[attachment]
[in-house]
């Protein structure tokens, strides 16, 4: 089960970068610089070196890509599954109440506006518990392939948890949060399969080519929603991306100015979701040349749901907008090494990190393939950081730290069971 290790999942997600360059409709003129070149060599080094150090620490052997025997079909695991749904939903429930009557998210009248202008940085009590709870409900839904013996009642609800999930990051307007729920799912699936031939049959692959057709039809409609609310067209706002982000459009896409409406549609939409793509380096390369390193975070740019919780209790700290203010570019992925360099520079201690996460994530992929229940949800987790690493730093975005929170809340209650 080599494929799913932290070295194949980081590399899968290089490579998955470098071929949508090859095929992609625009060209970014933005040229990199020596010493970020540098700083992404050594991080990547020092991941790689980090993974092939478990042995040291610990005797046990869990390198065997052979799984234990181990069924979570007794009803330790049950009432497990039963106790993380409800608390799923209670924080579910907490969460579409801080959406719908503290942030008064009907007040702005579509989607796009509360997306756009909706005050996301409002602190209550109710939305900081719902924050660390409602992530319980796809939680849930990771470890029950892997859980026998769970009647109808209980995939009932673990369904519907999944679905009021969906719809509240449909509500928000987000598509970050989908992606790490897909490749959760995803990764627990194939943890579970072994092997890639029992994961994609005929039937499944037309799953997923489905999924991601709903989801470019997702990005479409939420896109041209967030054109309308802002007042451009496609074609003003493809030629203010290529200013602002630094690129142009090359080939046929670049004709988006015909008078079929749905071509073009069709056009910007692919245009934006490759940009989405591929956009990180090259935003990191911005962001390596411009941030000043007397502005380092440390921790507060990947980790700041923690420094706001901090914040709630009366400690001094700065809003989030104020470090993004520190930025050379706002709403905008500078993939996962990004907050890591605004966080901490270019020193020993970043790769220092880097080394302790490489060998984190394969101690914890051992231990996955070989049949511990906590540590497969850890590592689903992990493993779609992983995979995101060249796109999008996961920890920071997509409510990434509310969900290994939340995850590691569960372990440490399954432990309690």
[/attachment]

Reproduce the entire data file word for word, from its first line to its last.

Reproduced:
[in-house]
């Protein structure tokens, strides 16, 4: 089960970068610089070196890509599954109440506006518990392939948890949060399969080519929603991306100015979701040349749901907008090494990190393939950081730290069971 290790999942997600360059409709003129070149060599080094150090620490052997025997079909695991749904939903429930009557998210009248202008940085009590709870409900839904013996009642609800999930990051307007729920799912699936031939049959692959057709039809409609609310067209706002982000459009896409409406549609939409793509380096390369390193975070740019919780209790700290203010570019992925360099520079201690996460994530992929229940949800987790690493730093975005929170809340209650 080599494929799913932290070295194949980081590399899968290089490579998955470098071929949508090859095929992609625009060209970014933005040229990199020596010493970020540098700083992404050594991080990547020092991941790689980090993974092939478990042995040291610990005797046990869990390198065997052979799984234990181990069924979570007794009803330790049950009432497990039963106790993380409800608390799923209670924080579910907490969460579409801080959406719908503290942030008064009907007040702005579509989607796009509360997306756009909706005050996301409002602190209550109710939305900081719902924050660390409602992530319980796809939680849930990771470890029950892997859980026998769970009647109808209980995939009932673990369904519907999944679905009021969906719809509240449909509500928000987000598509970050989908992606790490897909490749959760995803990764627990194939943890579970072994092997890639029992994961994609005929039937499944037309799953997923489905999924991601709903989801470019997702990005479409939420896109041209967030054109309308802002007042451009496609074609003003493809030629203010290529200013602002630094690129142009090359080939046929670049004709988006015909008078079929749905071509073009069709056009910007692919245009934006490759940009989405591929956009990180090259935003990191911005962001390596411009941030000043007397502005380092440390921790507060990947980790700041923690420094706001901090914040709630009366400690001094700065809003989030104020470090993004520190930025050379706002709403905008500078993939996962990004907050890591605004966080901490270019020193020993970043790769220092880097080394302790490489060998984190394969101690914890051992231990996955070989049949511990906590540590497969850890590592689903992990493993779609992983995979995101060249796109999008996961920890920071997509409510990434509310969900290994939340995850590691569960372990440490399954432990309690």